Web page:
The Centers for Disease Control and Prevention (CDC) reports that approximately 1 in every 4,859 babies are born with anencephaly in the U.S. each year. Anencephaly falls under the category of brain and spinal birth defects. It is when a baby is born without parts of the skull or brain. This neural tube defect forms within the first month of pregnancy, typically before a woman is aware that she is pregnant.

Human PregnancyThere are screening tests women can take during pregnancy to check for anencephaly and other possible birth defects or complications. An abnormal blood or serum screening test result would identify anencephaly or it may be seen during an ultrasound.

Unfortunately, there is no known cure or effective treatment for this tragic condition. Although it develops in the earliest stages, an anencephaly diagnosis may not come until after the baby is born. Due to the severity of the condition, most babies born with anencephaly will not live long enough to leave the hospital.  Read the rest of this entry »

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Advocates for Autism Walk for a Cause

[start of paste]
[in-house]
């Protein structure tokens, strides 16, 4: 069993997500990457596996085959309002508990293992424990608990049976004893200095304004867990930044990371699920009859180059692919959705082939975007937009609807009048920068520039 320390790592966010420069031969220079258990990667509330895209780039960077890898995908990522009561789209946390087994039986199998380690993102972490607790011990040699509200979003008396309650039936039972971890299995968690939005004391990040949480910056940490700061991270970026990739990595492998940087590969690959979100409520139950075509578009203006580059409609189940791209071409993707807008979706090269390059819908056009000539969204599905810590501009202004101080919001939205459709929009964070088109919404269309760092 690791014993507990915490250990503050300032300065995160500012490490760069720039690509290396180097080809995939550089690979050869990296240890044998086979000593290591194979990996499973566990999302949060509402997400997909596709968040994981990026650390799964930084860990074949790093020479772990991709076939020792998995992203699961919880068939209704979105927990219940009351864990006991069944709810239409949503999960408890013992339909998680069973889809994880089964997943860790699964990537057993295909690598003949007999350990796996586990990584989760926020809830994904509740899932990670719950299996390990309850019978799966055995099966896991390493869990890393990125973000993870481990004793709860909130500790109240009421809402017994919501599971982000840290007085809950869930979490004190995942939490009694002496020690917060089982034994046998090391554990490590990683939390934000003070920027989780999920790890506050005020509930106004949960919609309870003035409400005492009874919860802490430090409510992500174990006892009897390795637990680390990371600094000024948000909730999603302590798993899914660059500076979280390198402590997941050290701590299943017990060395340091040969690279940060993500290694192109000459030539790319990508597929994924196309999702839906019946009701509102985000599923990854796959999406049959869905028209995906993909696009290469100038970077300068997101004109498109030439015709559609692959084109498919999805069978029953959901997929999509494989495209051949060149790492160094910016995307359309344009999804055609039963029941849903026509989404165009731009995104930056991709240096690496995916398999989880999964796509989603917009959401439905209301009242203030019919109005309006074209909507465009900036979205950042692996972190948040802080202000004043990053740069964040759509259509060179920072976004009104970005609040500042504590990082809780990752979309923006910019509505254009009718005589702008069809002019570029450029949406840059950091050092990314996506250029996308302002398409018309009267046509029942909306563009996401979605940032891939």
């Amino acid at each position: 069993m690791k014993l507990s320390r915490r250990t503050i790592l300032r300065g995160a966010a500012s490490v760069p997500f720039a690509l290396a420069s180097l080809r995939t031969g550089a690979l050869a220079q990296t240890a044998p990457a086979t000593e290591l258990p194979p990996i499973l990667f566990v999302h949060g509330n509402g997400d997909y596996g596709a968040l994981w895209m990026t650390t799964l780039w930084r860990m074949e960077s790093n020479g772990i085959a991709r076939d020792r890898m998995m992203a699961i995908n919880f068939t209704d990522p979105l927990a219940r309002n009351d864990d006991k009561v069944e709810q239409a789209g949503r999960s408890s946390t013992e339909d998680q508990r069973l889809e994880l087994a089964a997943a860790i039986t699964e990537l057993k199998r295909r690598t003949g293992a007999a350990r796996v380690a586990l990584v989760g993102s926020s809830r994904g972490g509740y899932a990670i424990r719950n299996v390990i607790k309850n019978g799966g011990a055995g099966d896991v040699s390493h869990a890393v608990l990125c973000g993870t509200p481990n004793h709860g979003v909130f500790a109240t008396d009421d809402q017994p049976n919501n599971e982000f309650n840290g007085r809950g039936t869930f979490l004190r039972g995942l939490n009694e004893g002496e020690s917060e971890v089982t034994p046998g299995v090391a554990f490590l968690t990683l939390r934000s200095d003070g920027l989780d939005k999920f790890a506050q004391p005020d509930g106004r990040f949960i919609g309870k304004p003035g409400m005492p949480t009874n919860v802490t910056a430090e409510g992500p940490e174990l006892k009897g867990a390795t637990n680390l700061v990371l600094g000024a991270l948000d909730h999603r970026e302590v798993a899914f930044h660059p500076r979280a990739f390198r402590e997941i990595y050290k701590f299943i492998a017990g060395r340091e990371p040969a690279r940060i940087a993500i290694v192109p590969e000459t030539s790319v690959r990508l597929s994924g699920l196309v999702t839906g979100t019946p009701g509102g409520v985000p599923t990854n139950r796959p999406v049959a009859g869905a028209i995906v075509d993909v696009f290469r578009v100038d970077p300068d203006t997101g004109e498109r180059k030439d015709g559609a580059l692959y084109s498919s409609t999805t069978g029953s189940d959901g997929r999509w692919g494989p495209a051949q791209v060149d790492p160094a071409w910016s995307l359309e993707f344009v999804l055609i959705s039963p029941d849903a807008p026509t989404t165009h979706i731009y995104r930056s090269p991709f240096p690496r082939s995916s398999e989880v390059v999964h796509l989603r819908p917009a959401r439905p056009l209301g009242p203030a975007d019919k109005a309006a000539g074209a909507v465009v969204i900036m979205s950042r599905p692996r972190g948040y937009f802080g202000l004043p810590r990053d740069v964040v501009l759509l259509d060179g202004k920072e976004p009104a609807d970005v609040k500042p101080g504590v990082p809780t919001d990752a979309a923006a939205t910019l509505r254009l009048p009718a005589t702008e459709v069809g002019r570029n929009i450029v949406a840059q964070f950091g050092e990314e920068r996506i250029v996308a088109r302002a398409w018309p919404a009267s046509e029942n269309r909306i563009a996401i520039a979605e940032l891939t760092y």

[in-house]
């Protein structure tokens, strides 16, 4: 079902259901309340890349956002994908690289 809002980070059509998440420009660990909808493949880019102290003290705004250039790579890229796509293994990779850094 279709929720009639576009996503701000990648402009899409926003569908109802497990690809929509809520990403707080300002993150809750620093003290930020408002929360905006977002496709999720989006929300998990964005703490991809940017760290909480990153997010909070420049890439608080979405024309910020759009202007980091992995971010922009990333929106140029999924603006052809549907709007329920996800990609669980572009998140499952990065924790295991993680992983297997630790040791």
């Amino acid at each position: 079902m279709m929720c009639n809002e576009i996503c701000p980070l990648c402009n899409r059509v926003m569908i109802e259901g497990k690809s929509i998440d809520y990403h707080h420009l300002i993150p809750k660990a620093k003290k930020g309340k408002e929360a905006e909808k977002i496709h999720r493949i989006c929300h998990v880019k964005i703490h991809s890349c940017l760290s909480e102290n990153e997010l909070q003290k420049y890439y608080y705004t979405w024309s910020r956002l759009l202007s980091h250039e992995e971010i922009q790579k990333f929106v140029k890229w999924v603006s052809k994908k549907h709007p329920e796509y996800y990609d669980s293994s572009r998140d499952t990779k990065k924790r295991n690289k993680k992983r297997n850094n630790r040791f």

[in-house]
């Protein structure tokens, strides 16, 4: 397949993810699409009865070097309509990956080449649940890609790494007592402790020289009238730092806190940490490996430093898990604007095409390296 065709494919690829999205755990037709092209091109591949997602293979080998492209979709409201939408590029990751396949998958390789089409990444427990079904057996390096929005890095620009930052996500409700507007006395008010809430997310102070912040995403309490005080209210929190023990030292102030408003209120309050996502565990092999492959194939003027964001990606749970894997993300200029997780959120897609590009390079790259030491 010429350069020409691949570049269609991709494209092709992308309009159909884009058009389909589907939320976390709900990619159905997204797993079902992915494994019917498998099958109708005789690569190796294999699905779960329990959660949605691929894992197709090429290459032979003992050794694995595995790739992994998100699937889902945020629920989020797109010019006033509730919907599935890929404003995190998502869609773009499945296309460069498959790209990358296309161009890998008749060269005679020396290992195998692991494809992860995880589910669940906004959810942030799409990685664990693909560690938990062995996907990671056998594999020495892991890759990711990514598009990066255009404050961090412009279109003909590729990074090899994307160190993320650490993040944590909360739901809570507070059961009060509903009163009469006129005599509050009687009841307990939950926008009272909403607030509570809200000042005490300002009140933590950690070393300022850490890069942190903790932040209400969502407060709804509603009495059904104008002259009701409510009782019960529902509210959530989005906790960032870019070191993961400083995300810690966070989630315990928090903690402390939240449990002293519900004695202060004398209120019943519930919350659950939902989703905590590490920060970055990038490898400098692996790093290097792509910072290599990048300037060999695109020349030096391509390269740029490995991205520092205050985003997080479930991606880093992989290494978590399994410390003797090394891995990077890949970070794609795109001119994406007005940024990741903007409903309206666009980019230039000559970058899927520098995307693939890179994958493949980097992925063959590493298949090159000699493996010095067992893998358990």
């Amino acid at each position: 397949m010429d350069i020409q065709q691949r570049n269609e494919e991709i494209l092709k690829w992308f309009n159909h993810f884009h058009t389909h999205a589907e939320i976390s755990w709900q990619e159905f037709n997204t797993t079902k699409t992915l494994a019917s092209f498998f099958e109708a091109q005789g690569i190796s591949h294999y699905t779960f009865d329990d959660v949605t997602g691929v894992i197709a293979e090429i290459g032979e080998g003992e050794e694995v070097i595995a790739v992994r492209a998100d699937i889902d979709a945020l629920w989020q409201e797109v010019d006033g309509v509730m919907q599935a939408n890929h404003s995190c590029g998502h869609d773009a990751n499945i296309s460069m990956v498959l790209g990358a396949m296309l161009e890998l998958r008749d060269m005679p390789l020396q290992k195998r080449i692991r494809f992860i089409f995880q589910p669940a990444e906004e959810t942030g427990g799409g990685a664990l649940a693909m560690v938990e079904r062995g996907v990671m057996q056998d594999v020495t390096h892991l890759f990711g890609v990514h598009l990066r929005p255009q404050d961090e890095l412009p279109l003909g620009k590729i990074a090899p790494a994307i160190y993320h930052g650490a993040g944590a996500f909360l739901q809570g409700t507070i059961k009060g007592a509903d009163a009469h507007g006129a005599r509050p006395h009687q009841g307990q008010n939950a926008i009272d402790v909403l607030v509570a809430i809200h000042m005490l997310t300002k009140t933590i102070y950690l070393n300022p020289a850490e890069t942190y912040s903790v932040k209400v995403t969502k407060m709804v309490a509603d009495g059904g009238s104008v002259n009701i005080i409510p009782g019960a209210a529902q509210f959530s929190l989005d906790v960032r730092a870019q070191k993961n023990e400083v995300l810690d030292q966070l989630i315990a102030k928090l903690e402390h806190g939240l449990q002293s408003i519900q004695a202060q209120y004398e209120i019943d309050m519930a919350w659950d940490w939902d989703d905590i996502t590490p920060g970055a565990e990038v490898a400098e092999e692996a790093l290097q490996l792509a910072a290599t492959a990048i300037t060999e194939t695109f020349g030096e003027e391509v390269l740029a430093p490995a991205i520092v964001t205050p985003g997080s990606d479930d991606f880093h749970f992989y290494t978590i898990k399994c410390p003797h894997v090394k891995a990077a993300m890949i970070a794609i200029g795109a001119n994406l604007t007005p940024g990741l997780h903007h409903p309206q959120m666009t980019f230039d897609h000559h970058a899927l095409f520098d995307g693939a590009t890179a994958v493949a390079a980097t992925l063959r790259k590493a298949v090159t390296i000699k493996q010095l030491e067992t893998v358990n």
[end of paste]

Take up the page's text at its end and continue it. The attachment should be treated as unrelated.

September 26th, 2014

Parents raising children with autism often find support in other families facing the same concerns. Walk Now for Autism Speaks has family-friendly walks scheduled nationwide that include other fundraising opportunities and community involvement for a fun-filled weekend day.

austistic child building blocksAlmost a decade ago, Bob and Suzanne Wright founded Autism Speaks, a worldwide organization advocating for autism research and education. As grandparents of a child with autism, they are dedicated to increasing awareness through fundraising, research and other initiatives including the organized walks for the cause. Several individuals and groups have raised over $100,000 to donate to autism research.

Autism Rate on the Rise

Studies have shown a reliable diagnosis of autism can be given to a child as young as 2. However, research also has shown that parents have seen signs of development problems in their children even before their child’s first birthday.